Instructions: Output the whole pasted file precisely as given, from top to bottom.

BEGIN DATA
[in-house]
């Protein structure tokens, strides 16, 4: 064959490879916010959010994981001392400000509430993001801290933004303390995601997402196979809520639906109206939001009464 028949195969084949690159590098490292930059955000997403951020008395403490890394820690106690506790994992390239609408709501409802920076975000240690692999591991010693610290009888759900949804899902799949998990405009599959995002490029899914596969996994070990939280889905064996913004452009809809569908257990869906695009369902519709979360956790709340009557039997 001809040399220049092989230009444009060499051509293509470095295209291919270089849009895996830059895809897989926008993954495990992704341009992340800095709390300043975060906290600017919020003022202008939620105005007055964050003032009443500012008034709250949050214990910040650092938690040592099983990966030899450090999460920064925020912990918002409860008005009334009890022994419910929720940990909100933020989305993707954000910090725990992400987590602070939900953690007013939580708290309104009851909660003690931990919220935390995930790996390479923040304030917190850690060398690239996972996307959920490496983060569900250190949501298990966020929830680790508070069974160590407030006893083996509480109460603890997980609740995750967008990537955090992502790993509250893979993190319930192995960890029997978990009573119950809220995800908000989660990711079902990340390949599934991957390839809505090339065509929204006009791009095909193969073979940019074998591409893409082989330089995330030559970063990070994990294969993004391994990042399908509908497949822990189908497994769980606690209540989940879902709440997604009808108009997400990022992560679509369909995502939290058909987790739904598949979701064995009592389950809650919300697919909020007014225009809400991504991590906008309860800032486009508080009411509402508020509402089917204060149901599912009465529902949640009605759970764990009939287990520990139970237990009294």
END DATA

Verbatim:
[in-house]
């Protein structure tokens, strides 16, 4: 064959490879916010959010994981001392400000509430993001801290933004303390995601997402196979809520639906109206939001009464 028949195969084949690159590098490292930059955000997403951020008395403490890394820690106690506790994992390239609408709501409802920076975000240690692999591991010693610290009888759900949804899902799949998990405009599959995002490029899914596969996994070990939280889905064996913004452009809809569908257990869906695009369902519709979360956790709340009557039997 001809040399220049092989230009444009060499051509293509470095295209291919270089849009895996830059895809897989926008993954495990992704341009992340800095709390300043975060906290600017919020003022202008939620105005007055964050003032009443500012008034709250949050214990910040650092938690040592099983990966030899450090999460920064925020912990918002409860008005009334009890022994419910929720940990909100933020989305993707954000910090725990992400987590602070939900953690007013939580708290309104009851909660003690931990919220935390995930790996390479923040304030917190850690060398690239996972996307959920490496983060569900250190949501298990966020929830680790508070069974160590407030006893083996509480109460603890997980609740995750967008990537955090992502790993509250893979993190319930192995960890029997978990009573119950809220995800908000989660990711079902990340390949599934991957390839809505090339065509929204006009791009095909193969073979940019074998591409893409082989330089995330030559970063990070994990294969993004391994990042399908509908497949822990189908497994769980606690209540989940879902709440997604009808108009997400990022992560679509369909995502939290058909987790739904598949979701064995009592389950809650919300697919909020007014225009809400991504991590906008309860800032486009508080009411509402508020509402089917204060149901599912009465529902949640009605759970764990009939287990520990139970237990009294």